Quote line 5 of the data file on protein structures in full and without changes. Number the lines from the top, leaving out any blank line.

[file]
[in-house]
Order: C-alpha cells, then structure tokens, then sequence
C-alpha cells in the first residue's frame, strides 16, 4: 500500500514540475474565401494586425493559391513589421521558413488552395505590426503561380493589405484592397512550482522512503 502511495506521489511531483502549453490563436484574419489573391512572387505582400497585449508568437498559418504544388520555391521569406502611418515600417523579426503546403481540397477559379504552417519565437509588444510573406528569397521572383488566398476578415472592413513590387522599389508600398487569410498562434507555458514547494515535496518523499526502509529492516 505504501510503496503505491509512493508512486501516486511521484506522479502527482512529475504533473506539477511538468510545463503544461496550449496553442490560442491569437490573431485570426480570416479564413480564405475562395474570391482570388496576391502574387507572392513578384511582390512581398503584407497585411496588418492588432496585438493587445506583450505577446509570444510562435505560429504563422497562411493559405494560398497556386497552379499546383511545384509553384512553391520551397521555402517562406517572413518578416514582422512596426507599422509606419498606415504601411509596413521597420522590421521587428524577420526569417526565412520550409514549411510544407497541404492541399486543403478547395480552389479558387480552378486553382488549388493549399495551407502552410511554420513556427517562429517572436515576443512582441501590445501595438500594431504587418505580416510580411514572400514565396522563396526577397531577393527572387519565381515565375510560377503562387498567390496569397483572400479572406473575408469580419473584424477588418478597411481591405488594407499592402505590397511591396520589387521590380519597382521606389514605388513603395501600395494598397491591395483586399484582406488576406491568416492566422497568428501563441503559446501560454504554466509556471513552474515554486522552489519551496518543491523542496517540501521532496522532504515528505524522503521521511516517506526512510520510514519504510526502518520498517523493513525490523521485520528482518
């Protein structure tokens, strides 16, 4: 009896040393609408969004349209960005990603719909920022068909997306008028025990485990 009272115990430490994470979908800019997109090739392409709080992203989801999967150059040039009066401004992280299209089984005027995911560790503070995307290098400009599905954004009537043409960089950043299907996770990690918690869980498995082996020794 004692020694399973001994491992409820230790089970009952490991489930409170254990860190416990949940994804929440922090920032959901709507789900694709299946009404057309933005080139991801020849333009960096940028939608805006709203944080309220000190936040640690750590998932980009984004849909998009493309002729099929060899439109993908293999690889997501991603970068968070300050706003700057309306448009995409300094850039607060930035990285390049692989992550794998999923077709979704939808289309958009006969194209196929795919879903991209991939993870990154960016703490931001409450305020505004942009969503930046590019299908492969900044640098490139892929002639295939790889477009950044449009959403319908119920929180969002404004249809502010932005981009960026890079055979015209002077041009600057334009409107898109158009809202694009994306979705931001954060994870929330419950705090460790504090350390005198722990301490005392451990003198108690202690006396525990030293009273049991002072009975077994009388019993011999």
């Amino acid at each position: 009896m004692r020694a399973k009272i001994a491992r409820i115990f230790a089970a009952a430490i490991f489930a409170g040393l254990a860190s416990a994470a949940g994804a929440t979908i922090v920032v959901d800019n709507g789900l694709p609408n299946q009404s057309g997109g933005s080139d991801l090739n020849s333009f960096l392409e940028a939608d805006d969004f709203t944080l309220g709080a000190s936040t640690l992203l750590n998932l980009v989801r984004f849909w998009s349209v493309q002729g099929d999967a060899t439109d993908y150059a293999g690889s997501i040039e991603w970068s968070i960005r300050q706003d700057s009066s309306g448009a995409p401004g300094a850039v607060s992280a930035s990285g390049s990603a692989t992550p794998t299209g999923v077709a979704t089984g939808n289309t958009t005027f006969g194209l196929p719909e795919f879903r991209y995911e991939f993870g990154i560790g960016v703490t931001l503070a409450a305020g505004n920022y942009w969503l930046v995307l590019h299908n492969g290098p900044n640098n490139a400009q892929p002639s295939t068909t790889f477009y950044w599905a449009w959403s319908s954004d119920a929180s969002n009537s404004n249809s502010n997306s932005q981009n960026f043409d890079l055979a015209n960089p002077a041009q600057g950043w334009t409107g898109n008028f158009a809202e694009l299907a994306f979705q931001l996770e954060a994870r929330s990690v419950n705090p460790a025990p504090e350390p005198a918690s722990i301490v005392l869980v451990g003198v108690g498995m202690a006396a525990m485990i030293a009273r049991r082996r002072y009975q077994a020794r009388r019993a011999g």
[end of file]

């Amino acid at each position: 009896m004692r020694a399973k009272i001994a491992r409820i115990f230790a089970a009952a430490i490991f489930a409170g040393l254990a860190s416990a994470a949940g994804a929440t979908i922090v920032v959901d800019n709507g789900l694709p609408n299946q009404s057309g997109g933005s080139d991801l090739n020849s333009f960096l392409e940028a939608d805006d969004f709203t944080l309220g709080a000190s936040t640690l992203l750590n998932l980009v989801r984004f849909w998009s349209v493309q002729g099929d999967a060899t439109d993908y150059a293999g690889s997501i040039e991603w970068s968070i960005r300050q706003d700057s009066s309306g448009a995409p401004g300094a850039v607060s992280a930035s990285g390049s990603a692989t992550p794998t299209g999923v077709a979704t089984g939808n289309t958009t005027f006969g194209l196929p719909e795919f879903r991209y995911e991939f993870g990154i560790g960016v703490t931001l503070a409450a305020g505004n920022y942009w969503l930046v995307l590019h299908n492969g290098p900044n640098n490139a400009q892929p002639s295939t068909t790889f477009y950044w599905a449009w959403s319908s954004d119920a929180s969002n009537s404004n249809s502010n997306s932005q981009n960026f043409d890079l055979a015209n960089p002077a041009q600057g950043w334009t409107g898109n008028f158009a809202e694009l299907a994306f979705q931001l996770e954060a994870r929330s990690v419950n705090p460790a025990p504090e350390p005198a918690s722990i301490v005392l869980v451990g003198v108690g498995m202690a006396a525990m485990i030293a009273r049991r082996r002072y009975q077994a020794r009388r019993a011999g």